Statewide Organization Urges Parents and Teens to Take the Pledge to Stop Underage Drinking
To raise awareness of the risks underage drinking poses to young people in North Carolina and across the country, Governor Roy Cooper proclaimed April 2019 as Alcohol Awareness Month.
“Underage drinking jeopardizes young people’s health and safety and puts lives at risk,” Gov. Cooper said. “It’s important that people know the dangers of alcohol and that families talk honestly and directly about underage drinking.”
According to research from the Centers for Disease Control and Prevention, underage drinking can cause problems in school, changes in brain development and increased risk of suicide. About 10 percent of 12-year-olds say they have tried alcohol and by age 15, that number jumps to 50 percent.
Underage drinking remains a serious problem in North Carolina. 94 percent of teens in our state say underage drinking is a problem among their friends and classmates.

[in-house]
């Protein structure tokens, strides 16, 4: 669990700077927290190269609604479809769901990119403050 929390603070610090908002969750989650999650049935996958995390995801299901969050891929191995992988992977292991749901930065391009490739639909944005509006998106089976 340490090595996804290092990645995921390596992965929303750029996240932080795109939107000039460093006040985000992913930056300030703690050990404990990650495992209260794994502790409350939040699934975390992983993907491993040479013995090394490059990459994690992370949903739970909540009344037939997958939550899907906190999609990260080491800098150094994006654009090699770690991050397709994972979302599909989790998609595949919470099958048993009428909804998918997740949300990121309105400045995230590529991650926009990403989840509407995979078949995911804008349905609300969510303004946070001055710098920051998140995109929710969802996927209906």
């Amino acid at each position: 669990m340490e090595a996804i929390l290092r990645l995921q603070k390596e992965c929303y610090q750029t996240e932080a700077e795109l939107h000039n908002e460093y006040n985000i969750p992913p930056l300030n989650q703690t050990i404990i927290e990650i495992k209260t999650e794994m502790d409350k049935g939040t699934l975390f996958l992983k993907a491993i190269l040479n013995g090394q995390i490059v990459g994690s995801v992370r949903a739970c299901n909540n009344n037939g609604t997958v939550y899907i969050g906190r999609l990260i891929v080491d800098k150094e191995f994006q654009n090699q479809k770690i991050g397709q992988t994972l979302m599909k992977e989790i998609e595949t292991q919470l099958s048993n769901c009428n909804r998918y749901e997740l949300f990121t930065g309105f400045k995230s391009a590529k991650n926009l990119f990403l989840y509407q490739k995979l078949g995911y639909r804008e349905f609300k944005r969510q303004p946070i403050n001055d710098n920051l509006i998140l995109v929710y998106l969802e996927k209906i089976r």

Under Gov. Cooper’s leadership, Talk It Out NC is working to curb underage drinking. Talk It Out NC encourages parents and teens to stop underage drinking by pledging to maintain open lines of communication, create honest dialog about peer pressure, acknowledge the negative physical effects of alcohol on young brains and discuss the consequences of driving drunk.
“Conversations about alcohol may be difficult to start, but these conversations could save lives,” said Chairman A. D. “Zander” Guy of the North Carolina Alcoholic Beverage Control Commission.
National Alcohol Awareness Month was established in 1987 to increase understanding of alcohol addiction and its causes, as well as to share information about recovery and treatment options.
“Alcohol Awareness Month can be a conversation starter for families,” said Jim Van Hecke, Deputy Director of Education and Outreach for the NC ABC Commission. “It can also serve as a reminder for communities to work toward collaborative solutions to prevent underage drinking.”